Neuroendocrine adenoma middle ear

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Neuroendocrine adenoma of the middle ear (NAME) is a tumor which arises from a specific anatomic site: middle ear.[1] NAME is a benign glandular neoplasm of middle ear showing histologic and immunohistochemical neuroendocrine and mucin-secreting differentiation (biphasic or dual differentiation).[2][3]


Neuroendocrine adenoma of the middle ear has gone by several different names, including middle ear adenoma, carcinoid tumor,[4] amphicrine adenoma,[5] adenocarcinoid, and adenomatoid tumor of middle ear.[6] The various names have created some confusion about this uncommon middle ear tumor. Regardless of the name applied, the middle ear anatomic site must be known or confirmed.

Signs and symptoms[edit]

This uncommon tumor accounts for less than 2% of all ear tumors. While patients present with symptoms related to the middle ear cavity location of the tumor, the tumor may expand into the adjacent structures (external auditory canal, mastoid bone, and eustachian tube).[7][8] Patients come to clinical attention with unilateral (one sided) hearing loss, usually associated with decreased auditory acuity, and particularly conductive hearing loss if the ossicular bone chain (middle ear bones) is involved.[2] Tinnitus (ringing), otitis media, pressure or occasionally ear discharge are seen. At the time of otoscopic exam, the tympanic membrane is usually intact, with a fluid level or mass noted behind the ear drum. Even though this is a "neuroendocrine" type tumor, there is almost never evidence of neuroendocrine function clinically or by laboratory examination.

Imaging findings[edit]

In general, an axial and coronal bone computed tomography study without contrast will yield the most information for this tumor. The tumor appears as a soft tissue mass usually within a well-aerated mastoid bone. The features of chronic otitis media are not usually seen. Bone invasion and destruction are usually not seen in this tumor which expands within the mesotympanum (middle ear cavity). Encasement of the ossicles is usually present. There may be an irregular margin at the periphery, especially if the tumor has been present for a long time, with associated bone remodeling.[2][7]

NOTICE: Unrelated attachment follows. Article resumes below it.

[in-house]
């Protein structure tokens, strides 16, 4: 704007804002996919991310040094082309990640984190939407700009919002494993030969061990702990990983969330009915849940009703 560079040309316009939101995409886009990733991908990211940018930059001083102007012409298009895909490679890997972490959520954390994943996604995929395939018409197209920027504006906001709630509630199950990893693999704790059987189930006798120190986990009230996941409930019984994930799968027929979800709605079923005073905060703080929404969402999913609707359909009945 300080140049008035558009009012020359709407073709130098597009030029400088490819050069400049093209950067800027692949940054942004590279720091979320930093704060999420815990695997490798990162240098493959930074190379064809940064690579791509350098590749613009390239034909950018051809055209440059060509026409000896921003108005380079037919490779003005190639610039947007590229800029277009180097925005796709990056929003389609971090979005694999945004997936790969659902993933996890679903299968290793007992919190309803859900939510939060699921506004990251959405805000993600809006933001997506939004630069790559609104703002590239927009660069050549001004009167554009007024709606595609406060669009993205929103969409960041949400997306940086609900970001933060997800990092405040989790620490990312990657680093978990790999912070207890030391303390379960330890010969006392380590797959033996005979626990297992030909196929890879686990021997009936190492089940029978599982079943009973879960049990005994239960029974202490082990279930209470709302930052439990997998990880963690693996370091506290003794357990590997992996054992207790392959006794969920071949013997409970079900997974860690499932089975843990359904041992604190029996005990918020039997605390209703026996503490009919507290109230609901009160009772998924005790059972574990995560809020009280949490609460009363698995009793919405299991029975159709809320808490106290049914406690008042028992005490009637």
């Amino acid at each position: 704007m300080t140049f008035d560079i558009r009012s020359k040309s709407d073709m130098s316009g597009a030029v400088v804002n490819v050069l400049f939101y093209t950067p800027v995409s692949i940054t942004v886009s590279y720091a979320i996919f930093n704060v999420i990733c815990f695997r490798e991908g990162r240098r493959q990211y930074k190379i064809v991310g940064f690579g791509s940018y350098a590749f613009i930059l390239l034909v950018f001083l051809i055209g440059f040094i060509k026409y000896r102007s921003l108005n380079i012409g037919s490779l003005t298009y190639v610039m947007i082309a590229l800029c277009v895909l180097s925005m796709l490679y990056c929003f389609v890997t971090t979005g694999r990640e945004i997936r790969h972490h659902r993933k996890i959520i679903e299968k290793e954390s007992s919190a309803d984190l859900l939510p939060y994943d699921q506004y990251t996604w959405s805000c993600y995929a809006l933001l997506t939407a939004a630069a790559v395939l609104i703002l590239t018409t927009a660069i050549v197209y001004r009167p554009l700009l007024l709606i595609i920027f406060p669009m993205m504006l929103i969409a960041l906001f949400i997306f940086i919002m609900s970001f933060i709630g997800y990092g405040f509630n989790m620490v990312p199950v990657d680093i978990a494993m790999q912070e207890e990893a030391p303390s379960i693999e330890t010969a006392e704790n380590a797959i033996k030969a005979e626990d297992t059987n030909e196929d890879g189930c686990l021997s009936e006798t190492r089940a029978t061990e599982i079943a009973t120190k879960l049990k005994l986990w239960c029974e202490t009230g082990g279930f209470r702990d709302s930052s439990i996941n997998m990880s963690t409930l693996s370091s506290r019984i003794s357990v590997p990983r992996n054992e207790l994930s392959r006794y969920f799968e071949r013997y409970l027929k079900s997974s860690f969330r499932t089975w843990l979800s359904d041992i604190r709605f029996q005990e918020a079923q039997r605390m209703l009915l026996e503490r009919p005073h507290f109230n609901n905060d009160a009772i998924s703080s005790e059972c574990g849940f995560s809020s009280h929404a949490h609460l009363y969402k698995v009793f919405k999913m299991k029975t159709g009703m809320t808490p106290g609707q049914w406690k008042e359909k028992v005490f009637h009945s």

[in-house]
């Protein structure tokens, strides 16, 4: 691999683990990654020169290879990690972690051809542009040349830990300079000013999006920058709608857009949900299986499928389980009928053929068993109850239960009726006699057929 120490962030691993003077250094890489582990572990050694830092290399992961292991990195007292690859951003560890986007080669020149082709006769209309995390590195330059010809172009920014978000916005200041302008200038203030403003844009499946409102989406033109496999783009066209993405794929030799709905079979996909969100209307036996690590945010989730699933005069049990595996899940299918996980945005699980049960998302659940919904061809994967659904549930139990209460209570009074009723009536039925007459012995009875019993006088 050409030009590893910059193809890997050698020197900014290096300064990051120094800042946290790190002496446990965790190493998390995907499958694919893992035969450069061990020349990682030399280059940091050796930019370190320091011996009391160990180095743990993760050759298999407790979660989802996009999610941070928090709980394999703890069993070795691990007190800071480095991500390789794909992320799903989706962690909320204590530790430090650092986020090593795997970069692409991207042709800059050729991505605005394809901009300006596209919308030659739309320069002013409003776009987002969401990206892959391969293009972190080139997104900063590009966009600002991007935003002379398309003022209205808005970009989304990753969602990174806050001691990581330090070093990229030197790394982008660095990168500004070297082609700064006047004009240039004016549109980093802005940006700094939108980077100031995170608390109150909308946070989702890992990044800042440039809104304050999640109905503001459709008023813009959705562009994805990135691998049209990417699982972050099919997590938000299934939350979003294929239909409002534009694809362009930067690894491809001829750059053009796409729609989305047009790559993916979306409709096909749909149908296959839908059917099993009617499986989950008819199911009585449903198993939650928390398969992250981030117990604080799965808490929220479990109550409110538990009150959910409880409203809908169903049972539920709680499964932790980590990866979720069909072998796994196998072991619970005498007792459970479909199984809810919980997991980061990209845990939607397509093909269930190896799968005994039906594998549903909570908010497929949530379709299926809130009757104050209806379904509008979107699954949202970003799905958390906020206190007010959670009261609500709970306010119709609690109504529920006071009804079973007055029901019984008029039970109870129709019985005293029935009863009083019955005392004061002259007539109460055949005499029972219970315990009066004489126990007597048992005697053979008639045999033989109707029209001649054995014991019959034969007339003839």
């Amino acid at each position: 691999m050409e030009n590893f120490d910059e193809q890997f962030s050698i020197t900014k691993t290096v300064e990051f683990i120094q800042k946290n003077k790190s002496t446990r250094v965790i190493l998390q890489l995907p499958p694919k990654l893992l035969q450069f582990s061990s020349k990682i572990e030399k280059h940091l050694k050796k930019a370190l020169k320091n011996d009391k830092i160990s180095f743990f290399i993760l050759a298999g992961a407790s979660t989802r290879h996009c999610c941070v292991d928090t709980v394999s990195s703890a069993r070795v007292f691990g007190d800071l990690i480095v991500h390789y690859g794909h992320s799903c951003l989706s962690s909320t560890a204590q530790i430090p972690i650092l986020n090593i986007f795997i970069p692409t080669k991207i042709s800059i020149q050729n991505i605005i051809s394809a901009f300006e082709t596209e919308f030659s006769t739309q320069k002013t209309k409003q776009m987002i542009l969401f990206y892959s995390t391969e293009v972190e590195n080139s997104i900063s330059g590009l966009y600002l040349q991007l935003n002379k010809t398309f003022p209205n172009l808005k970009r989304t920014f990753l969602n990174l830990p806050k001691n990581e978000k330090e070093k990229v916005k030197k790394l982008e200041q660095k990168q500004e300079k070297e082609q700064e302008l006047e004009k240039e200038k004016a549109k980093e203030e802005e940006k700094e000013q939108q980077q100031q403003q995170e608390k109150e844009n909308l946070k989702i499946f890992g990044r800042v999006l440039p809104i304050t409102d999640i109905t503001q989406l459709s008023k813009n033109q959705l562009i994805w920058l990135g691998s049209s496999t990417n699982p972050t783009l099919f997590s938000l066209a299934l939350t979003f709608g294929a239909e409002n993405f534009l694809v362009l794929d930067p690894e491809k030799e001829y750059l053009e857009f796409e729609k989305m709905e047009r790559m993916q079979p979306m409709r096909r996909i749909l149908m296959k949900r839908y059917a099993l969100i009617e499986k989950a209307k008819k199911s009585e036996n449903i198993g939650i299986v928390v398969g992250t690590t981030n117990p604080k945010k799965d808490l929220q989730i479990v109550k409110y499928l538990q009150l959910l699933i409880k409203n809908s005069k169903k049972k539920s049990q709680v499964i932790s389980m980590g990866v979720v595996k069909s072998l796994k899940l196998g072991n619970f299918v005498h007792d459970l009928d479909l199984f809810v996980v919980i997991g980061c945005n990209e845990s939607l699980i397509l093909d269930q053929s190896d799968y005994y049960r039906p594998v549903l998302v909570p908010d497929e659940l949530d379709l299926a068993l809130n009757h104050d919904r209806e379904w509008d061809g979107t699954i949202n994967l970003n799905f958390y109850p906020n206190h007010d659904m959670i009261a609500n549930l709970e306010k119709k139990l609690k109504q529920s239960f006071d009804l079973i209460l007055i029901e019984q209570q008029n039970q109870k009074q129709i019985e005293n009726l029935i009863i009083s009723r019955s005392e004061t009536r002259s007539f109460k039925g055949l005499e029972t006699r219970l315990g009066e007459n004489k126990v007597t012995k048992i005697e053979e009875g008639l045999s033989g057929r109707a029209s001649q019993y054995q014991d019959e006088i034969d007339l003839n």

Pathology findings[edit]

A hematoxylin and eosin stained intermediate power showing an infiltrating tumor with glandular and neuroendocrine features in a neuroendocrine adenoma of the middle ear.

At the time of surgery, the tumor tends to peel away from the adjacent bones, although not the ossicles. It is usually fragmented, soft, rubbery and white to gray-tan. Due to the anatomic confines of the region, tumors are usually <1 cm.[8] The tumors arise below the surface, are unencapsulated, and have an infiltrative pattern of growth, composed of many different patterns (glandular, trabecular, cords, festoons, single cells). The tumor shows duct-like structures with inner luminal, flattend cells and outer, basal, cuboidal cells. The cells may have an eccentrically placed nucleus. The nuclear chromatin distribution is "salt-and-pepper", giving a delicate, fine appearance. Nucleoli are small with inconspicuous mitoses. There may be secretions in the gland tumor. It is possible to see a concurrent cholesteatoma.[2]


It is possible to see intracytoplasmic as well as luminal mucinous material highlighted by a Periodic acid-Schiff (PAS) or Alcian blue stain.[9][10]


The tumor cells differential stain with markers for epithelial and neuroendocrine immunohistochemistry markers.

  • Both cell types positive: pancytokeratin, CK7, CAM5.2
  • Inner luminal cells positive: CK7
  • Outer basal cells positive: chromogranin, synaptophysin, CD56, and human pancreatic polypeptide (HPP).[1][2][11]

Electron microscopy[edit]

Scanning electron microscopy shows two distinct cell types:

  • Type A: Apical dark cells with elongated microvilli and secretory mucus granules;
  • Type B: Basal cells with cytoplasmic, solid, dense-core neurosecretory granules.

In a few areas, transitional forms with features of both cell types may be present.[12]